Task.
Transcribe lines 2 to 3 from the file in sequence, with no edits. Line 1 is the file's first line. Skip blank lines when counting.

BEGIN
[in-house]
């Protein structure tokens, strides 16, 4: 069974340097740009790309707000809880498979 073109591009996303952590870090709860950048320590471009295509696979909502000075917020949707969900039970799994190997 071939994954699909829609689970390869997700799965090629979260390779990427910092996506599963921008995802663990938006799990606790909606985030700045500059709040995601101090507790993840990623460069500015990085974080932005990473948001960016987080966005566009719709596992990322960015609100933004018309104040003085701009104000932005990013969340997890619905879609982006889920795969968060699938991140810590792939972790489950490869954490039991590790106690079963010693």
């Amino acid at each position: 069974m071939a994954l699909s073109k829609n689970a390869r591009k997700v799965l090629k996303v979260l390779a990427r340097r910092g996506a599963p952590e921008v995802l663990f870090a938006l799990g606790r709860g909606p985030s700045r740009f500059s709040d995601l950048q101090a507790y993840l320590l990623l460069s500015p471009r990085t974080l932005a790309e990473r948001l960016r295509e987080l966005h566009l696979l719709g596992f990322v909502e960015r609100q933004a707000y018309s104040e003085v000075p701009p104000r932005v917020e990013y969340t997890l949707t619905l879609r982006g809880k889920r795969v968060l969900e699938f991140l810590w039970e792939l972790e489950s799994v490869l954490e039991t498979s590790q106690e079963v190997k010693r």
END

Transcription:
């Protein structure tokens, strides 16, 4: 069974340097740009790309707000809880498979 073109591009996303952590870090709860950048320590471009295509696979909502000075917020949707969900039970799994190997 071939994954699909829609689970390869997700799965090629979260390779990427910092996506599963921008995802663990938006799990606790909606985030700045500059709040995601101090507790993840990623460069500015990085974080932005990473948001960016987080966005566009719709596992990322960015609100933004018309104040003085701009104000932005990013969340997890619905879609982006889920795969968060699938991140810590792939972790489950490869954490039991590790106690079963010693």
């Amino acid at each position: 069974m071939a994954l699909s073109k829609n689970a390869r591009k997700v799965l090629k996303v979260l390779a990427r340097r910092g996506a599963p952590e921008v995802l663990f870090a938006l799990g606790r709860g909606p985030s700045r740009f500059s709040d995601l950048q101090a507790y993840l320590l990623l460069s500015p471009r990085t974080l932005a790309e990473r948001l960016r295509e987080l966005h566009l696979l719709g596992f990322v909502e960015r609100q933004a707000y018309s104040e003085v000075p701009p104000r932005v917020e990013y969340t997890l949707t619905l879609r982006g809880k889920r795969v968060l969900e699938f991140l810590w039970e792939l972790e489950s799994v490869l954490e039991t498979s590790q106690e079963v190997k010693r």